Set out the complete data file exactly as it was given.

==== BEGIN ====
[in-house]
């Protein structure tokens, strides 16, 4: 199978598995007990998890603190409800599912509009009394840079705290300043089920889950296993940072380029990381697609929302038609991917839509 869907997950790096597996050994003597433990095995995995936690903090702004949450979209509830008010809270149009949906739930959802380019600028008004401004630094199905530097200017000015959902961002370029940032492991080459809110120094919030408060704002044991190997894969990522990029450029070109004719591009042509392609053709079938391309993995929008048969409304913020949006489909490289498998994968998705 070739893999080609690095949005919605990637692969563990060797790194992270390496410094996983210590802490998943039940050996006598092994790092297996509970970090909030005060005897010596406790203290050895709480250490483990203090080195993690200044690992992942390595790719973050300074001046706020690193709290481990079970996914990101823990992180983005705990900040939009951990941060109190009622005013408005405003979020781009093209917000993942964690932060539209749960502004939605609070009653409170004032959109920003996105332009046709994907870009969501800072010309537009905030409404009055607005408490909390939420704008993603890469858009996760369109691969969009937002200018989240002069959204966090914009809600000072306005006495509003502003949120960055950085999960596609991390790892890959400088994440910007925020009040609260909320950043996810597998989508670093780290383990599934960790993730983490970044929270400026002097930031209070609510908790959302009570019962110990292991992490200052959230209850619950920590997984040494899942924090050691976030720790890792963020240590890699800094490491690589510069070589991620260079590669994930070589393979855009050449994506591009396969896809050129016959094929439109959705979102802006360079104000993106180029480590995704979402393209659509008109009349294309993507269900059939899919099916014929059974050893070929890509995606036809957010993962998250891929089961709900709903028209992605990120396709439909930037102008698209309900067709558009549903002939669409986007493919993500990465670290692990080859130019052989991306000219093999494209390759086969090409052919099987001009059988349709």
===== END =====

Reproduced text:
[in-house]
């Protein structure tokens, strides 16, 4: 199978598995007990998890603190409800599912509009009394840079705290300043089920889950296993940072380029990381697609929302038609991917839509 869907997950790096597996050994003597433990095995995995936690903090702004949450979209509830008010809270149009949906739930959802380019600028008004401004630094199905530097200017000015959902961002370029940032492991080459809110120094919030408060704002044991190997894969990522990029450029070109004719591009042509392609053709079938391309993995929008048969409304913020949006489909490289498998994968998705 070739893999080609690095949005919605990637692969563990060797790194992270390496410094996983210590802490998943039940050996006598092994790092297996509970970090909030005060005897010596406790203290050895709480250490483990203090080195993690200044690992992942390595790719973050300074001046706020690193709290481990079970996914990101823990992180983005705990900040939009951990941060109190009622005013408005405003979020781009093209917000993942964690932060539209749960502004939605609070009653409170004032959109920003996105332009046709994907870009969501800072010309537009905030409404009055607005408490909390939420704008993603890469858009996760369109691969969009937002200018989240002069959204966090914009809600000072306005006495509003502003949120960055950085999960596609991390790892890959400088994440910007925020009040609260909320950043996810597998989508670093780290383990599934960790993730983490970044929270400026002097930031209070609510908790959302009570019962110990292991992490200052959230209850619950920590997984040494899942924090050691976030720790890792963020240590890699800094490491690589510069070589991620260079590669994930070589393979855009050449994506591009396969896809050129016959094929439109959705979102802006360079104000993106180029480590995704979402393209659509008109009349294309993507269900059939899919099916014929059974050893070929890509995606036809957010993962998250891929089961709900709903028209992605990120396709439909930037102008698209309900067709558009549903002939669409986007493919993500990465670290692990080859130019052989991306000219093999494209390759086969090409052919099987001009059988349709």